Chairman's Desk

It’s time for Canada to cut its ties with the monarchy

Canada has changed and the time has come for our relationship with the Crown to change with it.

No, I don’t mean the estimated £100 million the coronation is expected to cost British taxpayers, nor the nearly $60 million the Crown costs Canadians each year.

Rather, I mean the numbers on King Charles’ popularity here in Canada.

They’re not pretty, nor do I believe they are fleeting. A recent Angus Reid poll found that 60 per cent of respondents opposed recognizing Charles as King of Canada. Only 28 per cent had a favourable view of him. Given that only 9 per cent of Canadians are even looking forward to the greatest show on earth — his coronation — even that spectacle is unlikely to meaningfully improve his popularity.

And so, like any relationship where awkward conversations are delayed, Canadians need to have an adult conversation about the monarchy’s role in our country.

Now, I don’t need to be lectured on the many arguments for retaining our ties with the House of Windsor. In a previous life, I was convinced. I grew up an Anglican. I was an active monarchist. I believed in the important role the Crown played in the history of our young country.

And, I absolutely admired Elizabeth II, truly the greatest exemplar of service before self in recent memory. Her omnipresence, throughout my entire life, was a source of comfort and continuance.

But Canada has changed and the time has come for our relationship with the Crown to change with it. And as we look at that change, there are, of course, parts of the relationship worth preserving, first among them is our relationship with the Commonwealth.

On this matter, Elizabeth was ahead of her time. She understood, innately, that her realm was transforming and that the Commonwealth was the most effective way to “keep the best and change the rest.”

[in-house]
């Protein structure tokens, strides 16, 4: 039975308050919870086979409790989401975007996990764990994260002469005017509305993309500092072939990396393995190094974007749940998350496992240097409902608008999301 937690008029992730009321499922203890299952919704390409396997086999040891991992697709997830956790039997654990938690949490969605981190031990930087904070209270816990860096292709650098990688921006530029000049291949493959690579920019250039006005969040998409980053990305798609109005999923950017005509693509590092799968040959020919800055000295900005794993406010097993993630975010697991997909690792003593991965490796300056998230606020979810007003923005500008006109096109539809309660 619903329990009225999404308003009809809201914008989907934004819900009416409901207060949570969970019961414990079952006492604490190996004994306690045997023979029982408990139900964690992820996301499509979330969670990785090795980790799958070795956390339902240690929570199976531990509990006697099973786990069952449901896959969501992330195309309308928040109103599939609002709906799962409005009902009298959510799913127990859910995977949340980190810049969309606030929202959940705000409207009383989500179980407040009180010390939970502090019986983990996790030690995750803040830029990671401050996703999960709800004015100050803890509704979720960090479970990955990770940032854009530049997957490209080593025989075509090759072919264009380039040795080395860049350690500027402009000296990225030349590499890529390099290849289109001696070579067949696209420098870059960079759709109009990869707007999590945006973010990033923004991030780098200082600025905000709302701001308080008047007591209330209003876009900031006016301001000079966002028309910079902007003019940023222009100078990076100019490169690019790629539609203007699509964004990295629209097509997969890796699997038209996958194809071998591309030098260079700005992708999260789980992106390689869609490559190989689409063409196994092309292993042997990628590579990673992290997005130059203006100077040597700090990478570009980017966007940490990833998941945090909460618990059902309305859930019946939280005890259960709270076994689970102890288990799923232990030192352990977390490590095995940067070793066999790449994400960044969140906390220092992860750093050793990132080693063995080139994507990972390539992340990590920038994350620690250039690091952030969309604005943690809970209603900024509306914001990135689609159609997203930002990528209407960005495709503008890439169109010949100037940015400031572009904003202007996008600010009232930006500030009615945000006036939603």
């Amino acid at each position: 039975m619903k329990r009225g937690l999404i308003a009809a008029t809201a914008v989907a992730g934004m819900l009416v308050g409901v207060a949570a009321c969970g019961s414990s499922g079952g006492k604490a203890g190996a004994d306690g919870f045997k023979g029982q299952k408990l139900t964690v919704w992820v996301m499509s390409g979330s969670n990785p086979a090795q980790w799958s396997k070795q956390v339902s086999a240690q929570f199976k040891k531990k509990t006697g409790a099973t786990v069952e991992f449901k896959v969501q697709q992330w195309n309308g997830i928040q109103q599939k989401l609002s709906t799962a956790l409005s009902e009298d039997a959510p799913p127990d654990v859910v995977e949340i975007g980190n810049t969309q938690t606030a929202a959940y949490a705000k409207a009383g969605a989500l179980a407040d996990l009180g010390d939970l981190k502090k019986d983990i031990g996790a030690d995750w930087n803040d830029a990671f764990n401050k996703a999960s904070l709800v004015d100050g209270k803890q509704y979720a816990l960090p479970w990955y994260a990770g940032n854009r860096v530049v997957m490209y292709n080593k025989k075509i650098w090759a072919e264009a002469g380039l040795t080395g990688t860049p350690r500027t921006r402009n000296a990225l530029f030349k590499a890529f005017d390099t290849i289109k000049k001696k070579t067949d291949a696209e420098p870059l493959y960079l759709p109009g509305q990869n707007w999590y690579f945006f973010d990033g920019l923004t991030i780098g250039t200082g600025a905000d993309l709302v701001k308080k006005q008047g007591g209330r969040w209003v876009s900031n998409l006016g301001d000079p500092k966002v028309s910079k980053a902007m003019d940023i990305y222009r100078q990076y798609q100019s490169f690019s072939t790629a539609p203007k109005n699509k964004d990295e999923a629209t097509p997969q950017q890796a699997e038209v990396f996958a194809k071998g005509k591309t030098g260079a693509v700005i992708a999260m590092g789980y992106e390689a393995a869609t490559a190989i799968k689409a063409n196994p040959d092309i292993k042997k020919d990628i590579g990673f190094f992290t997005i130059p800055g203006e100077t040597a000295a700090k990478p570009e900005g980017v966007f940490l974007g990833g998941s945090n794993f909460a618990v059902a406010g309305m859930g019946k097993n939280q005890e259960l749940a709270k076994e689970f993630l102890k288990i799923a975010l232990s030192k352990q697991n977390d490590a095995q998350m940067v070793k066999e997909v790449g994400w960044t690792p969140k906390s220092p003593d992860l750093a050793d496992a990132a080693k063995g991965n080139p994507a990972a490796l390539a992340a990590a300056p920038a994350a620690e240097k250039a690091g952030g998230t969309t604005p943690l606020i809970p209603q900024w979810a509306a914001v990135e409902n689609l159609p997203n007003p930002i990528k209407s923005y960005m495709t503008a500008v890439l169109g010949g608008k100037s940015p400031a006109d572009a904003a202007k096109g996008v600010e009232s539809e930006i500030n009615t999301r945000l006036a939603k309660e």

That’s sound advice. And, as Canadians, we ought to apply it to our current circumstance. After all, we’re at an inflection point and there’s plenty worth changing.

Here’s why.

First, those damning numbers on Charles’ popularity are only likely to get worse. As we say in politics, there’s no path to victory for Charles. There would seem to be no publicity stunts left for him. No sustainability endeavours. No speeches extolling the advantages of wool. No, there seems to be nothing left that can win over new Canadian hearts, especially the hearts of new Canadians.

And perhaps this truth has already dawned on him. While Charles brags that he’s paid 18 official visits to Canada over 50 years, his first out-of-country trip was not to Canada — or any other Commonwealth country for that matter — but to Germany (after France cancelled).

Which brings me to my second reason.

Since the last coronation in 1953, obviously our nation has fundamentally changed. We’re larger, stronger and more diverse. As a people, we are more committed to, and proud of, being a ‘mosaic and not a melting pot’ than we are our new King.

But can we actually believe that furthering our collective cohesion is best achieved by, among other things, asking millions of new citizens and public servants to swear an oath of allegiance to a 74-year-old white man imbued with mythical powers? Do we really need to be reminded what century we’re living in?

Of course, it will be an enormous challenge for Canada to cast off the monarchy. And a good argument can be made that that time would be better spent fighting inflation, fixing the challenges in our health care system and ensuring we keep our commitments to our allies, who do more to defend us than we do to defend them.

But, again, the same rules apply as in any personal relationship. There is never a good time to leave. Always one more Christmas. One more family event. But the truth is sometimes one party just outgrows the other and it comes time to leave.

That time is now.

This article first appeared in the Toronto Star on April 30, 2023.